f-strings makes is easy to format strings. Rather than

str(self.X) + " " + str(self.Y) + " " + self.direction

use

f"{self.X} {self.Y} {self.direction}"

All together, something like this:

RIGHT_ROTATE = {
    'N':'E',
    'E':'S',
    'S':'W',
    'W':'N'
}

LEFT_ROTATE = {
    'N':'W',
    'W':'S',
    'S':'E',
    'E':'N'
}


class MarsRover():
    """
    class to simulate a Mars rover.
    """

    def __init__(self, x, y, heading):
        self.x = x
        self.y = y
        self.heading = heading


    def rotate_right(self):
        """rotate rover 90 degees clockwise."""
        self.direction = RIGHT_ROTATE[self.direction]


    def rotate_left(self):
        """rotate rover 90 degees counter clockwise."""
        self.direction = LEFT_ROTATE[self.direction]


    def move(self):
        """ moves the rover 1 grid square along current heading."""

        if self.heading == 'N':
            self.y += 1
        elif self.heading == 'E':
            self.x += 1
        elif self.heading == 'S':
            self.y -= 1    
        elif self.heading == 'W':
            self.x -= 1


    def execute(self, command_string):
        """parse and execute single letter commands in 
        a command string.

        L/R - turn 90 degrees left/right
        M   - move one grid square in the current heading.
        """

        for command in command_string:
           if command == 'L':
               self.rotate_left()

           elif command == 'R':
               self.rotate_right()

           elif command == 'M':
               self.move()

           else:
               raise ValueError("Unrecognized command '{command"}'."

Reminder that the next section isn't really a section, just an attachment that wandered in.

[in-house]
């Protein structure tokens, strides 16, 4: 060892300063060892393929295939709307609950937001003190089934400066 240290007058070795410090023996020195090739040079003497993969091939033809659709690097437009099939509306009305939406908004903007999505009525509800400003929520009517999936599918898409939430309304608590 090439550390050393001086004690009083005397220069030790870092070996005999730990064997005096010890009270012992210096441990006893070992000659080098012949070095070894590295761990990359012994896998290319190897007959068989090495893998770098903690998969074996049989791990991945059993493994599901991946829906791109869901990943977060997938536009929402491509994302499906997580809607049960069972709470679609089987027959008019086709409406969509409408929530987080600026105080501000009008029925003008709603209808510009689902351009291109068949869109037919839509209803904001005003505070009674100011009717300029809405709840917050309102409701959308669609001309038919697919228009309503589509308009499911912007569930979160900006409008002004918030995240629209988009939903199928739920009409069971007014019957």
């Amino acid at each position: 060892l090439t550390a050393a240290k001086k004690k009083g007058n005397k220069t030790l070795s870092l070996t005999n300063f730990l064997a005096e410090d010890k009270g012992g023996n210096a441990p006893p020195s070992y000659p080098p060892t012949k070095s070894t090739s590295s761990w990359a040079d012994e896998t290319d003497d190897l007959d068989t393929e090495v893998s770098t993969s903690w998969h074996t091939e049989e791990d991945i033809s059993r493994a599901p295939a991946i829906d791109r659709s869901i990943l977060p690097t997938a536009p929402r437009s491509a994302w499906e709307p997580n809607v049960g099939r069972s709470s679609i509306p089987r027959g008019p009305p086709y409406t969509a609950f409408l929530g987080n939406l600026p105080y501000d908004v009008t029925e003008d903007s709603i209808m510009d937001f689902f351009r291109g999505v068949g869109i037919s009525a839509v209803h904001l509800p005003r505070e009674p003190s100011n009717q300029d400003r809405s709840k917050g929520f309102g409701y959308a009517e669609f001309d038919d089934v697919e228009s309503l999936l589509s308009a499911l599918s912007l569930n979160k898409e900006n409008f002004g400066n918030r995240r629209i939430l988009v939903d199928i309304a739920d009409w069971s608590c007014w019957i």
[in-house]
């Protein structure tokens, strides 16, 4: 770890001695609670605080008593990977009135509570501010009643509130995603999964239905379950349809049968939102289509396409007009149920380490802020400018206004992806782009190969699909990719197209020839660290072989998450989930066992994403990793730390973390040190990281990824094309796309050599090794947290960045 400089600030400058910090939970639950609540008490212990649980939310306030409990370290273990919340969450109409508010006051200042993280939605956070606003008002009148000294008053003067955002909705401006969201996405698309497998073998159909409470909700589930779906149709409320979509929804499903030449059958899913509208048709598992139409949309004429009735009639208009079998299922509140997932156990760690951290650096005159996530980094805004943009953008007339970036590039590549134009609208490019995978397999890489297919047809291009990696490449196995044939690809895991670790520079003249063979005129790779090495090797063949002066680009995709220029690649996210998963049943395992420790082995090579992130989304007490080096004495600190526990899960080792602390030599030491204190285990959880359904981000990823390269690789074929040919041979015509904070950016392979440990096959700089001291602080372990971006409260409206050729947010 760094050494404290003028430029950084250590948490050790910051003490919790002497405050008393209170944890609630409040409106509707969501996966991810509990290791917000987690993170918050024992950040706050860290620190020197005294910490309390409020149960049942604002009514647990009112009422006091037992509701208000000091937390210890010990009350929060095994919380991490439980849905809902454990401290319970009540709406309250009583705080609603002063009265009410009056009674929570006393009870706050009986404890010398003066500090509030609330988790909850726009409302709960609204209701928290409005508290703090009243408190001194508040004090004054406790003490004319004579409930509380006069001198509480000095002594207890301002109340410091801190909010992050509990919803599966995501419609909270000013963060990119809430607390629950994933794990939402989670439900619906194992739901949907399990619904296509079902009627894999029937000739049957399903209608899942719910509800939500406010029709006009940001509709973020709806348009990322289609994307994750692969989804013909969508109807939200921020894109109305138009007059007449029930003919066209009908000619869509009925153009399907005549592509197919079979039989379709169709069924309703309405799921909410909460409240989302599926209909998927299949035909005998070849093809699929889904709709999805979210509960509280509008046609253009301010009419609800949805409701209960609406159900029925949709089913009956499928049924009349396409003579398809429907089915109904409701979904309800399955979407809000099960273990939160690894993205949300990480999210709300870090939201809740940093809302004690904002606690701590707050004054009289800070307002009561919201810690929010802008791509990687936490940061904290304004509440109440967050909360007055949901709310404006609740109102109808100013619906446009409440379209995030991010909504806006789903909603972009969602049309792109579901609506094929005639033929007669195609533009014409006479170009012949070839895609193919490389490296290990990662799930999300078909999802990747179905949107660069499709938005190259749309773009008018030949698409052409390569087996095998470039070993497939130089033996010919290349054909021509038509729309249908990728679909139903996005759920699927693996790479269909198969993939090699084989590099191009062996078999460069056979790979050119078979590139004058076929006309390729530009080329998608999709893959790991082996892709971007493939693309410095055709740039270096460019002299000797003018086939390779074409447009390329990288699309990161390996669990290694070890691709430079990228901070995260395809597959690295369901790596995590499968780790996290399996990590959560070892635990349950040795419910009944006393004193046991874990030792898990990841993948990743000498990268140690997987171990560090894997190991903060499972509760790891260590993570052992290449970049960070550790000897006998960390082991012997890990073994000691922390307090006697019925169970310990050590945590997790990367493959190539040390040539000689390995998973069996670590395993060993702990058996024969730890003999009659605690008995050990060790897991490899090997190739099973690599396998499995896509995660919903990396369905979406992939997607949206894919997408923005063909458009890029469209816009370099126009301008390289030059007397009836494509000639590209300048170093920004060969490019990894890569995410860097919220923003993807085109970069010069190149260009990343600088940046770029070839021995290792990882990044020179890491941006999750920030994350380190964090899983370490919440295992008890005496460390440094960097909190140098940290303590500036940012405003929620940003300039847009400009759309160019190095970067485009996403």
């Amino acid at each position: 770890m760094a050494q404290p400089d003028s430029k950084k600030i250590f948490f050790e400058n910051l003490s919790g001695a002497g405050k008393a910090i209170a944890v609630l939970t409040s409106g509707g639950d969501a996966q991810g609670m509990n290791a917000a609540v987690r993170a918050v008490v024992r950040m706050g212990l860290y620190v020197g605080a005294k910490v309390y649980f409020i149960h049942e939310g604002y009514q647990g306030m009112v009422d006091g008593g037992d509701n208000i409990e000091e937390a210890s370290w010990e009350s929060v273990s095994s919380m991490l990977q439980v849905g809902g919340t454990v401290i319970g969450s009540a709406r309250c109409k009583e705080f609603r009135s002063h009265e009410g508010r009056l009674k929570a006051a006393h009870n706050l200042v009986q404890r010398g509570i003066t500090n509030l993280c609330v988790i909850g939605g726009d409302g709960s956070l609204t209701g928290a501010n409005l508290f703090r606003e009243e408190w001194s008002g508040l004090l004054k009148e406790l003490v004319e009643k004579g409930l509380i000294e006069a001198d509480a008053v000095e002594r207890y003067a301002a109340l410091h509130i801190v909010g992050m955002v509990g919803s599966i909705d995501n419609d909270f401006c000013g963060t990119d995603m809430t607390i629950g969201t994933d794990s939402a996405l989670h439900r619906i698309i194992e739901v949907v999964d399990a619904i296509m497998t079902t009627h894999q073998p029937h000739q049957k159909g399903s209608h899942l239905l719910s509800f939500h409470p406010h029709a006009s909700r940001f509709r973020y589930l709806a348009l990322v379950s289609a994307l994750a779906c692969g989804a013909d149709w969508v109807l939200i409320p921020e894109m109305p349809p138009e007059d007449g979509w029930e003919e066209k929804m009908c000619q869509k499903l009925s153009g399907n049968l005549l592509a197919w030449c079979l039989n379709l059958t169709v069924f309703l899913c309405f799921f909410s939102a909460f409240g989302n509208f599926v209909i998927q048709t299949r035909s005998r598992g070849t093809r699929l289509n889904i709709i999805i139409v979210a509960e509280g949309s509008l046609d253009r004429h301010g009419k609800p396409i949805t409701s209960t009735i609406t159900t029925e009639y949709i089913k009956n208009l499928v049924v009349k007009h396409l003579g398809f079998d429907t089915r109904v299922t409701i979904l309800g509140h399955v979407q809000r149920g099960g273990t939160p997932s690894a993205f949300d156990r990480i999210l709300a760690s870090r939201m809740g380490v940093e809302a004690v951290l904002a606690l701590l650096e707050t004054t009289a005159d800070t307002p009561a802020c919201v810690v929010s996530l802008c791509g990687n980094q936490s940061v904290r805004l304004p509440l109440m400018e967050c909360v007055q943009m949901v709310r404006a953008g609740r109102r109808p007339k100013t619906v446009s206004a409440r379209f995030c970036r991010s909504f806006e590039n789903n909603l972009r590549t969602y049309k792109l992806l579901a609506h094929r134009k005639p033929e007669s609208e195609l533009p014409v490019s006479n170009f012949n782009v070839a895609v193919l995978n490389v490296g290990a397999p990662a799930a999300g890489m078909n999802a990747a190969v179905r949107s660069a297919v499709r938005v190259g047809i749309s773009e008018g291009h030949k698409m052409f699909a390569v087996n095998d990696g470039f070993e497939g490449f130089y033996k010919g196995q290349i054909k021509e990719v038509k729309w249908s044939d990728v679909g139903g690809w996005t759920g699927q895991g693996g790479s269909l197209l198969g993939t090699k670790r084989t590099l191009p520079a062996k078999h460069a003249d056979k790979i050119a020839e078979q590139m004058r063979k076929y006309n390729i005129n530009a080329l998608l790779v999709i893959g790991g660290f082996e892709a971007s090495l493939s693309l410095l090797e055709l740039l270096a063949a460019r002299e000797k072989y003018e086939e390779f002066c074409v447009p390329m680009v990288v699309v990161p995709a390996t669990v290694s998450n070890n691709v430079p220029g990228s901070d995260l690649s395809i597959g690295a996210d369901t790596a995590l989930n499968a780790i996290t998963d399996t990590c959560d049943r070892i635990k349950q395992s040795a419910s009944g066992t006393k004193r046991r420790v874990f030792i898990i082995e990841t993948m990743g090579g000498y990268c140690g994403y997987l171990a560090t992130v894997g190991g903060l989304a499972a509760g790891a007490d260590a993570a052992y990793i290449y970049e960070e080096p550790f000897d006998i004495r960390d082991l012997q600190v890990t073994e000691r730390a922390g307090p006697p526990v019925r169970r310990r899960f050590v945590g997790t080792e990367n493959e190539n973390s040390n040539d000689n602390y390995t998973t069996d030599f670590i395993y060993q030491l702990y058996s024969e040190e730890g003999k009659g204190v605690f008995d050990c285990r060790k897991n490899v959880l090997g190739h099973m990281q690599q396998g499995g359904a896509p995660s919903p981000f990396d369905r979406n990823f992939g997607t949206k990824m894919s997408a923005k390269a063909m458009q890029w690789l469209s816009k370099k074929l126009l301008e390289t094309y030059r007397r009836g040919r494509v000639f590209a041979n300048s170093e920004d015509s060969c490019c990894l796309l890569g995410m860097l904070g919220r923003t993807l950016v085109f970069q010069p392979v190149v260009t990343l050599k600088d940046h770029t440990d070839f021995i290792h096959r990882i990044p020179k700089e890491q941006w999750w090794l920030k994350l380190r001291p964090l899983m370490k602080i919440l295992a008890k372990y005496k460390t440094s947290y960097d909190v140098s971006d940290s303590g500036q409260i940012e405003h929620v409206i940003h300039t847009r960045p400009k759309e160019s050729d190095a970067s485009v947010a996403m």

def __str__(self):
        return f"{self.x} {self.y} {self.heading}"


def main():
    # this should have some error checking
    coords = input("Enter x and y coordinate (e.g., 3 11): ")
    x, y = (int(s) for s in coords.strip().split())
    heading = input("Enter initial heading: ")

    rover = MarsRover(x, y, heading)        

    while True:

        command_string = input("Please input directions for rover.")
        if comment_string == '':
            break

        rover.execute(command_string)    

        print(str(rover))


if __name__ == '__main__':

    main()

One more thing:

enums

Instead of letters 'N', 'S', etc. consider using enums.

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  • The Plateau class seems to be pretty unused:
    • It doesn't have actual behaviour, it only hosts the get_plateau_size() method.
    • That method should have a first parameter named cls by convention. self is only used for instances, but here you get the class itself, not an instance.
    • By that, it also returns a Plateau, because calling a class creates an instance. This is kind-of confusing, because I'd have expected some kind of size.
    • Further, the user interaction (input()) was unexpected here. Don't hide such usage details in classes that make sense on their own.
    • The call contains redundancy as well, Plateau.get_plateau_size() features the term "plateau" twice. Once would have been enough.
    • Anyhow, the result isn't even used, so this whole class could be removed!
  • LEFT_ROTATE and RIGHT_ROTATE are both only used in a single function, no need to make them globals.
  • Take a look at the dataclass decorator ( https://docs.python.org/3/library/dataclasses.html), it could help you structure your classes a bit better. In particular, it would generate __str__ for you.
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As a minor nit, I would suggest a final elif with a print "bad command". That way malformed input doesn't go unnoticed.

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Input

position = input("Position:")
X = int(position[0])
Y = int(position[2])
direction = position[4]

This input code is fragile. It assumes that the input will always be single digit X, Y locations, always separated by exactly 1 character. If the position is given as 12 15 N, the code would fail converting a space to an integer. Even if that didn’t raise an exception, the X coordinate would be parsed as 1, not 12, and the direction would be 5 instead of N.

Instead, you should split() the input into a list of “terms” based on the white space between them, and parse the first term as the X value, the second term as the Y value, and the third term as the direction:

terms = input("Position:").split()
X = int(terms[0])
Y = int(terms[1])
direction = terms[2]

PEP-8

Variables in Python should be lowercase identifiers (snake_case). The variables and members X and Y should be named x and y.